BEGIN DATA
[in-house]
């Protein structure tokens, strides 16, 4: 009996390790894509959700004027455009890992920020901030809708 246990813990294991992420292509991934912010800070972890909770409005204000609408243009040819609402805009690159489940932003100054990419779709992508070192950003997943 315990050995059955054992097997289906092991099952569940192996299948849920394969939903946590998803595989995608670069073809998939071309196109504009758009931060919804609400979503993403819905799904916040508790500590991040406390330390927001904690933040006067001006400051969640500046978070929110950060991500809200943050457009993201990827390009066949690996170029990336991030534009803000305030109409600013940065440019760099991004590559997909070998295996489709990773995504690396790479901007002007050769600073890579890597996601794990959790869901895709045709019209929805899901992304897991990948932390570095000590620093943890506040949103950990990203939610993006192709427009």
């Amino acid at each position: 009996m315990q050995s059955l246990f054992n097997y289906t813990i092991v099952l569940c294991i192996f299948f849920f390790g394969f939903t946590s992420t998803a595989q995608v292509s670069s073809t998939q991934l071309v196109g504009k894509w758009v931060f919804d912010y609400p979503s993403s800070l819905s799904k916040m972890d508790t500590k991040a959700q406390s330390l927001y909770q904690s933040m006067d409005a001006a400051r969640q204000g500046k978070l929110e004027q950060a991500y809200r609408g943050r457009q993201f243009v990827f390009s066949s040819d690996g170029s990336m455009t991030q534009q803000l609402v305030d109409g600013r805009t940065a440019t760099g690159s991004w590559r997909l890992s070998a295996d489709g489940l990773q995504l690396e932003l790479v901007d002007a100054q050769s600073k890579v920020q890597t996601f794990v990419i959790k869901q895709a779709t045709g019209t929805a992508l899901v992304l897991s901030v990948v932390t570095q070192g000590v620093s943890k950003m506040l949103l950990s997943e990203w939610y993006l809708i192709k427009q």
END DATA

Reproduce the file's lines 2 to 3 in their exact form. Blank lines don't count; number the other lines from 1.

């Protein structure tokens, strides 16, 4: 009996390790894509959700004027455009890992920020901030809708 246990813990294991992420292509991934912010800070972890909770409005204000609408243009040819609402805009690159489940932003100054990419779709992508070192950003997943 315990050995059955054992097997289906092991099952569940192996299948849920394969939903946590998803595989995608670069073809998939071309196109504009758009931060919804609400979503993403819905799904916040508790500590991040406390330390927001904690933040006067001006400051969640500046978070929110950060991500809200943050457009993201990827390009066949690996170029990336991030534009803000305030109409600013940065440019760099991004590559997909070998295996489709990773995504690396790479901007002007050769600073890579890597996601794990959790869901895709045709019209929805899901992304897991990948932390570095000590620093943890506040949103950990990203939610993006192709427009």
């Amino acid at each position: 009996m315990q050995s059955l246990f054992n097997y289906t813990i092991v099952l569940c294991i192996f299948f849920f390790g394969f939903t946590s992420t998803a595989q995608v292509s670069s073809t998939q991934l071309v196109g504009k894509w758009v931060f919804d912010y609400p979503s993403s800070l819905s799904k916040m972890d508790t500590k991040a959700q406390s330390l927001y909770q904690s933040m006067d409005a001006a400051r969640q204000g500046k978070l929110e004027q950060a991500y809200r609408g943050r457009q993201f243009v990827f390009s066949s040819d690996g170029s990336m455009t991030q534009q803000l609402v305030d109409g600013r805009t940065a440019t760099g690159s991004w590559r997909l890992s070998a295996d489709g489940l990773q995504l690396e932003l790479v901007d002007a100054q050769s600073k890579v920020q890597t996601f794990v990419i959790k869901q895709a779709t045709g019209t929805a992508l899901v992304l897991s901030v990948v932390t570095q070192g000590v620093s943890k950003m506040l949103l950990s997943e990203w939610y993006l809708i192709k427009q």